At the end of the diary, there’s an entry from March 1985, when I’m in 10th grade: I gave updates about the different topics in the diary. In ninth grade, Brad and I had a class together and were friendly in the class.  I listed friends in the diary that I was still friends with and gave updates on the little girl I used to babysit a lot (by 1985, she had a little brother and her crazy basset hound recently had to be put to sleep).

“I still love Rick Springfield,” I wrote in the 1985 update. “Saw him in concert twice so far and have all 8 of his albums and am planning to get his new one pretty soon.”
“It was strange reading this 3 years later – sure brought back memories! (Am I getting old?) Well, bye!”

And now here I am, writing this blog post about 29 years later (and apparently, the infatuation remains.)

Diary entries from 1982


I found my diary from 1982, and according to a note on the first page, dated 12-1-81, it was a gift from my Aunt Janie. I was 12.

The first entry I could find with Rick Springfield’s name is May 15, which had a note saying that I bought three magazines and listed the posters that came with it. Each one was rated one star for OK, two stars for super and three stars for wow.

Here they are in order and rating:

Rick Springfield: 3 stars

Scott Baio: 3 stars

John Schneider – 1 star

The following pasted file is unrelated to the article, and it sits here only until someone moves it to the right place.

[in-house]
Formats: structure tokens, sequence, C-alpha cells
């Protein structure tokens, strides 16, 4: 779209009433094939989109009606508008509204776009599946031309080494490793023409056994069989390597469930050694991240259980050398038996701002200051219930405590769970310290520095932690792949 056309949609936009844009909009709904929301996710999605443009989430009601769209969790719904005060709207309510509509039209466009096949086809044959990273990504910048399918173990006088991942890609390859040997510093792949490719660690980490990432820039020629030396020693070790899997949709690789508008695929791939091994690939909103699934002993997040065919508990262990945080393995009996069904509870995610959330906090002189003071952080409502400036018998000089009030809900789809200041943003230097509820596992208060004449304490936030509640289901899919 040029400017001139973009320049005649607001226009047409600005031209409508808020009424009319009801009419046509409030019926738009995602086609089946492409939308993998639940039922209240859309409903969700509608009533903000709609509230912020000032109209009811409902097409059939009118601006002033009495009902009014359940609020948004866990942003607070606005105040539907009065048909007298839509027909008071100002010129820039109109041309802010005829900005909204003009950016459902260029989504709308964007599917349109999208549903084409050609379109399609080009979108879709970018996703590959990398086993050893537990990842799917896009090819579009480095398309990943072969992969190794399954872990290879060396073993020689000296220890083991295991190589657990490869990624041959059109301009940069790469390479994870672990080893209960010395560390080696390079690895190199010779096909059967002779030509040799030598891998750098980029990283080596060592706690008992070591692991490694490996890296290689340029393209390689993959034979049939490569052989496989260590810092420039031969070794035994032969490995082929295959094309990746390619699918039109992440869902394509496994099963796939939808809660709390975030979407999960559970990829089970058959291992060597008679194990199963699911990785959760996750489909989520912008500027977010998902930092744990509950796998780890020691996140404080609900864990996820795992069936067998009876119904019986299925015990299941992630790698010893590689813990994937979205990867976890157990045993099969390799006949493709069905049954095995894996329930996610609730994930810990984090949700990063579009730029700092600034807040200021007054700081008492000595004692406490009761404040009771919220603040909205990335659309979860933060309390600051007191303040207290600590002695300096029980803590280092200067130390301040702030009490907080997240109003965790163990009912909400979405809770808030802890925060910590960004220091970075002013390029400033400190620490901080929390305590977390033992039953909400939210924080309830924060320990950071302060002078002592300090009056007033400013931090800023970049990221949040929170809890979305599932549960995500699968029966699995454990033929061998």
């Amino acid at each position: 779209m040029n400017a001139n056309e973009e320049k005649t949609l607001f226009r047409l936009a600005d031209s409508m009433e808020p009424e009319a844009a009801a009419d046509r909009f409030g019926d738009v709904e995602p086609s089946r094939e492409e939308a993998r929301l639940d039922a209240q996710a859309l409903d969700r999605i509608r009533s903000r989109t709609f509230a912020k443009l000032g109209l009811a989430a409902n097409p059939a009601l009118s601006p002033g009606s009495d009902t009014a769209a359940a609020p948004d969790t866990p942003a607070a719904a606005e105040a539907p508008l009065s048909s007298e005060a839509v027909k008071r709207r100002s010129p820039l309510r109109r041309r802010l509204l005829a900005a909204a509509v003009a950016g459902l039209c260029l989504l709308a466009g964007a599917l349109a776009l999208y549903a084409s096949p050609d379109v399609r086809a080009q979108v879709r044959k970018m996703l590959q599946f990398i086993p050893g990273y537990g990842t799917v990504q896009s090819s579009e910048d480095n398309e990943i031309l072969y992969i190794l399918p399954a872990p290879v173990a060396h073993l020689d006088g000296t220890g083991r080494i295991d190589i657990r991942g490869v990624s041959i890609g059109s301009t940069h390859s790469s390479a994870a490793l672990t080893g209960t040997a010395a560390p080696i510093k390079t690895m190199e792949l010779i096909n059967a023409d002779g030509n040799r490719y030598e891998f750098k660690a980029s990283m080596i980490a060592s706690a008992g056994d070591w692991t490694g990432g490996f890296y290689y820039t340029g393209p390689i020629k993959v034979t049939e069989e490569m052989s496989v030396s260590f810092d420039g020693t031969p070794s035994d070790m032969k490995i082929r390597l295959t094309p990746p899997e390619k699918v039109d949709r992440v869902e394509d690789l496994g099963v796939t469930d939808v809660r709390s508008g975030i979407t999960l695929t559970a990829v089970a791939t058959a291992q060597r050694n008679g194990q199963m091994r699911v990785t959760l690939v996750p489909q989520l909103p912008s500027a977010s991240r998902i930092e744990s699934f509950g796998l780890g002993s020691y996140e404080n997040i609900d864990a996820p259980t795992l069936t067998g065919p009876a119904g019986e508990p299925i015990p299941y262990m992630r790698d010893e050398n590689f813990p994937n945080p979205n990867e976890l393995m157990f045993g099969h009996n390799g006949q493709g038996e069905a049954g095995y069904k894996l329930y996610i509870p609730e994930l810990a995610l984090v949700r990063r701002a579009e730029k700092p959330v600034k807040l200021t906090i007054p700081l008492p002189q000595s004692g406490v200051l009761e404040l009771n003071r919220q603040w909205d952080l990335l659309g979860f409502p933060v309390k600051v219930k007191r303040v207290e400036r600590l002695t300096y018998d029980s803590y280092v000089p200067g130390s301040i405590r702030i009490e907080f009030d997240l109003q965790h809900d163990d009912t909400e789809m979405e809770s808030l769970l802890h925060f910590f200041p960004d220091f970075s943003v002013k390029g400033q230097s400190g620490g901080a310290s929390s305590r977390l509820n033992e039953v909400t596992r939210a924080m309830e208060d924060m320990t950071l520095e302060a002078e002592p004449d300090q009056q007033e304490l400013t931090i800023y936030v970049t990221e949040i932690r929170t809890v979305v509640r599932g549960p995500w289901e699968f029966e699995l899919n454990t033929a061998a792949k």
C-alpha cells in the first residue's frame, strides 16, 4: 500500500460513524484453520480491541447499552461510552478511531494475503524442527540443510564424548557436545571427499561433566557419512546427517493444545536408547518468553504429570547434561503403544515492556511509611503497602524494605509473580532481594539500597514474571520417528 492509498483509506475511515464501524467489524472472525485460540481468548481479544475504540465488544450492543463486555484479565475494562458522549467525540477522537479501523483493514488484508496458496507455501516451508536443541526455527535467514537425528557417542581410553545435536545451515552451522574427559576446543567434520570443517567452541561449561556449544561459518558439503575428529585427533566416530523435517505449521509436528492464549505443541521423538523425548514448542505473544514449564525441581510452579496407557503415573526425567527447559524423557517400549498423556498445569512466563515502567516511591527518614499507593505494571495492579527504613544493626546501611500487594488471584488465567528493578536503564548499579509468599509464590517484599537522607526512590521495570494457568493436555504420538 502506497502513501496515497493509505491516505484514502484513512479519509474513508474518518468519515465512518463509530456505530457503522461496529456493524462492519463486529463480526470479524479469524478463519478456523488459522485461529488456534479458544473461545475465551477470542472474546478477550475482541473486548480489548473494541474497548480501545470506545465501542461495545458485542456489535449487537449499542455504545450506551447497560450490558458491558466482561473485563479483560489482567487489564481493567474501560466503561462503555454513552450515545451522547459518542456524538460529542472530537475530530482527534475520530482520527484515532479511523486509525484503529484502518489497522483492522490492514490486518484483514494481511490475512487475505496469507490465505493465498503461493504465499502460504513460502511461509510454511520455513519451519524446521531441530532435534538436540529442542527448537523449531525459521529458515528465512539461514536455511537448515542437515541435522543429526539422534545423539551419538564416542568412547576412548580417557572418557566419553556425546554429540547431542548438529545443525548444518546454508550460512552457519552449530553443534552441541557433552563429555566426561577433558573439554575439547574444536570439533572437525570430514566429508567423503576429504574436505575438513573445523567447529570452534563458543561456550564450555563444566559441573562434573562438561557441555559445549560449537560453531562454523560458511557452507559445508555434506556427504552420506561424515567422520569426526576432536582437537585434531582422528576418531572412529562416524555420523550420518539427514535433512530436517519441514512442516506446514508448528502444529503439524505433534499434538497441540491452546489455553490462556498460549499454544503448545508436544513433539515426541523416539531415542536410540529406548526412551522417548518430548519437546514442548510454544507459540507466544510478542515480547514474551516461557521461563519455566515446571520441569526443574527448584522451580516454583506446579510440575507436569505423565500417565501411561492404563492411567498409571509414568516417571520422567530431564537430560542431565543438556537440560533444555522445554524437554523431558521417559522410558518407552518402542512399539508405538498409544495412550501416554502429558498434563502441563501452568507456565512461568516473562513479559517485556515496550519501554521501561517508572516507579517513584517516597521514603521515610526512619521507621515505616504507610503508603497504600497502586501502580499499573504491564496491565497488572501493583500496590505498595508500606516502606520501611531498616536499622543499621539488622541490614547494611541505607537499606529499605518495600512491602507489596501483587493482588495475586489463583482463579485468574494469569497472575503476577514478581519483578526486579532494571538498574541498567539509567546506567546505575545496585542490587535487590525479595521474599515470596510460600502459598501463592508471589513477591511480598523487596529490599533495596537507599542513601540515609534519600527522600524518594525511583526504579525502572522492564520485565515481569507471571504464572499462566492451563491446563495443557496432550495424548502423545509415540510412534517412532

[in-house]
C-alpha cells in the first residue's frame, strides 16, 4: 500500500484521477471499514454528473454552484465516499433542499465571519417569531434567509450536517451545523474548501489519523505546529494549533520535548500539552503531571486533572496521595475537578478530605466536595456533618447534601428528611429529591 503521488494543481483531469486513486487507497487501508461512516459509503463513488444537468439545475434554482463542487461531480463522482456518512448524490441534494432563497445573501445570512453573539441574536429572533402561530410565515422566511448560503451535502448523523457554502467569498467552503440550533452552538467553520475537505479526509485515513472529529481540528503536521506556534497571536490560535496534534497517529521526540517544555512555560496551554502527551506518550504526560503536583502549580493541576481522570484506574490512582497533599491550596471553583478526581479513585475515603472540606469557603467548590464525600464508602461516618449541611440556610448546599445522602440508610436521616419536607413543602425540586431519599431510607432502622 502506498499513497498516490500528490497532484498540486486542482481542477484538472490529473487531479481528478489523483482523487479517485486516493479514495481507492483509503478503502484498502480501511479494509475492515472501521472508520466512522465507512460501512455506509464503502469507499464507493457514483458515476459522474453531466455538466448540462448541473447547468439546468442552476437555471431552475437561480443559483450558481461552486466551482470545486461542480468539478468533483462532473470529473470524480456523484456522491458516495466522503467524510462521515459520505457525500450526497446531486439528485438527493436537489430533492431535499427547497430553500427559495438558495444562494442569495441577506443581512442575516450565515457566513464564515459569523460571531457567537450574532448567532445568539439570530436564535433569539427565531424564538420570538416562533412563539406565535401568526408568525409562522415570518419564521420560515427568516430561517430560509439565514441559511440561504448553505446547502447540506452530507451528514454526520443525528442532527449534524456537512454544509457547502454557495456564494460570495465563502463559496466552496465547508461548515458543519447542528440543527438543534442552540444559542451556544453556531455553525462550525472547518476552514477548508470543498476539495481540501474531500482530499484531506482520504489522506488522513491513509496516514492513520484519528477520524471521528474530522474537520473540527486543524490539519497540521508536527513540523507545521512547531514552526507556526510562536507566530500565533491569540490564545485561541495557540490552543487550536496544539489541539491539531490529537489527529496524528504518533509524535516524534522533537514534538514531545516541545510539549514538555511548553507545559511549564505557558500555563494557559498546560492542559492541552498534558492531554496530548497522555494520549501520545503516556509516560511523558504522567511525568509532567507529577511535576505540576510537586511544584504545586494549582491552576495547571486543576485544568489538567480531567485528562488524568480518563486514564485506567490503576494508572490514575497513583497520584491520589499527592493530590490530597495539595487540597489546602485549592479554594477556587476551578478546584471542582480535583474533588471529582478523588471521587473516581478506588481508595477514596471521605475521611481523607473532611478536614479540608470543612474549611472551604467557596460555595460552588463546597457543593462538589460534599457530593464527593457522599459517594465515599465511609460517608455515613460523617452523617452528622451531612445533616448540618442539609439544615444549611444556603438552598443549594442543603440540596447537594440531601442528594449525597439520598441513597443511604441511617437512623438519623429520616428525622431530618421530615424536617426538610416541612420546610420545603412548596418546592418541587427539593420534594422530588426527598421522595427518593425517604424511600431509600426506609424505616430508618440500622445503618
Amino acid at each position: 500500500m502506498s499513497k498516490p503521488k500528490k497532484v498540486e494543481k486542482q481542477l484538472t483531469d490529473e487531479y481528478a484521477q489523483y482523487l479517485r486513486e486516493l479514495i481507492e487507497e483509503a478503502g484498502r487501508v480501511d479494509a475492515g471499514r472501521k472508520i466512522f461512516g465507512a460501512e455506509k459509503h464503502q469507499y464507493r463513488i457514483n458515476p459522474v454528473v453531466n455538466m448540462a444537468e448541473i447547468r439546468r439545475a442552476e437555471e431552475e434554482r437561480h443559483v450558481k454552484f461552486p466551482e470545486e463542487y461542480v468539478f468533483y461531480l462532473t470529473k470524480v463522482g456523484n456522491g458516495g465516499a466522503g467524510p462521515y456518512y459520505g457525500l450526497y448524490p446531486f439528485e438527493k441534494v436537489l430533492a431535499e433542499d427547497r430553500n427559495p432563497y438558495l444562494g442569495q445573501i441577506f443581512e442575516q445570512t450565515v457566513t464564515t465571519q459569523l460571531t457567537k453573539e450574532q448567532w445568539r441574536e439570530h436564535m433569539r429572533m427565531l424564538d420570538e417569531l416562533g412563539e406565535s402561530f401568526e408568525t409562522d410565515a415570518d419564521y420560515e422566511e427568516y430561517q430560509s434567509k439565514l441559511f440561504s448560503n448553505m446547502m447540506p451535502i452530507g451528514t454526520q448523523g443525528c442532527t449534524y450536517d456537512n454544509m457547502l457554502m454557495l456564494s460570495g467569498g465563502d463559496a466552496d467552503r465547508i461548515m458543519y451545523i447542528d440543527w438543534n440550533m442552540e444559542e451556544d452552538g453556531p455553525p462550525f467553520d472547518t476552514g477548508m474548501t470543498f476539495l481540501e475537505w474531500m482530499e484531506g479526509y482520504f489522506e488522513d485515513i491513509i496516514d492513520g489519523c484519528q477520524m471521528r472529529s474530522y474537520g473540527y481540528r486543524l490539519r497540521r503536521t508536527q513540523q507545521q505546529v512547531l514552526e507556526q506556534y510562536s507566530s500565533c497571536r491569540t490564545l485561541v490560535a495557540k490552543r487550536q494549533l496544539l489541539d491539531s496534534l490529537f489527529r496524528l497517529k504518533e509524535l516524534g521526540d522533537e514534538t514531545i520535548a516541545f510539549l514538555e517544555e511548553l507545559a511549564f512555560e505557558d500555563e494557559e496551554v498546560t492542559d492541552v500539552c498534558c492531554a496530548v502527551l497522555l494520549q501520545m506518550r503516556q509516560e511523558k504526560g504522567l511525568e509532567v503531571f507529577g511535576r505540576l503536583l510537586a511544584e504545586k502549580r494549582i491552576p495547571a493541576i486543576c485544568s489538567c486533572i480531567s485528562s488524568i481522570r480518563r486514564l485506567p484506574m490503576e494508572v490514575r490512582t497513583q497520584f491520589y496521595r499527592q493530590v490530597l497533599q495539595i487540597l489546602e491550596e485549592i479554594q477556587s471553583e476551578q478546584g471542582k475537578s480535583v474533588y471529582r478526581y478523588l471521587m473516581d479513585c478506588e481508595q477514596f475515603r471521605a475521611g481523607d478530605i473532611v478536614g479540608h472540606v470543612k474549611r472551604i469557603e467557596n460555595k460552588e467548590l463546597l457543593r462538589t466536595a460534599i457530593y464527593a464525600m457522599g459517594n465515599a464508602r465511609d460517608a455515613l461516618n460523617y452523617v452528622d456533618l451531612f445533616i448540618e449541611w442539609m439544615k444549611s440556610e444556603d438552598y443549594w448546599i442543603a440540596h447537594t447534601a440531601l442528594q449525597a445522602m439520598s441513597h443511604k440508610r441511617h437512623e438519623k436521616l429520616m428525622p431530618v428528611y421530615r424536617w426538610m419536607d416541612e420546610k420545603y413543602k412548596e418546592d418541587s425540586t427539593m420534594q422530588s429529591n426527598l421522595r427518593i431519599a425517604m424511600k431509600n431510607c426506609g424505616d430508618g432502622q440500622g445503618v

John Stamos – 3 stars

Chris Atkins – 1 star

Tony Geary – 1 star

Darryl Hall & John Oates – 1 star

The rest of the entry included a note that I gave my younger sister some posters and a pack of grape bubble gum. And that I babysat with my sister for a little girl named Brooke, who slept the whole time – we watched parts of “My Bodyguard” and “Caveman” and the whole “Oh G-d, Book II.”

Most of my entries were about the cute boys in school, which girls were mean and different places I went with my friends.

Other entries that mention Rick Springfield:

June 3: “Saw General Hospital. Rick Springfield was on a lot!”

June 12: “I got a Rick Springfield poster. 3 bucks but worth it (got it at Spencers).”

June 14: “There is a lump on my finger. My first thought was cancer. I hope not. I would be so scared, radiation and hair falling out. … I wish to meet Rick Springfield. Talk to ya tomorrow.”

Several pages have little notes scribbled on top: “Rick Springfield” (with a heart), “Rick Springfield is a babe.”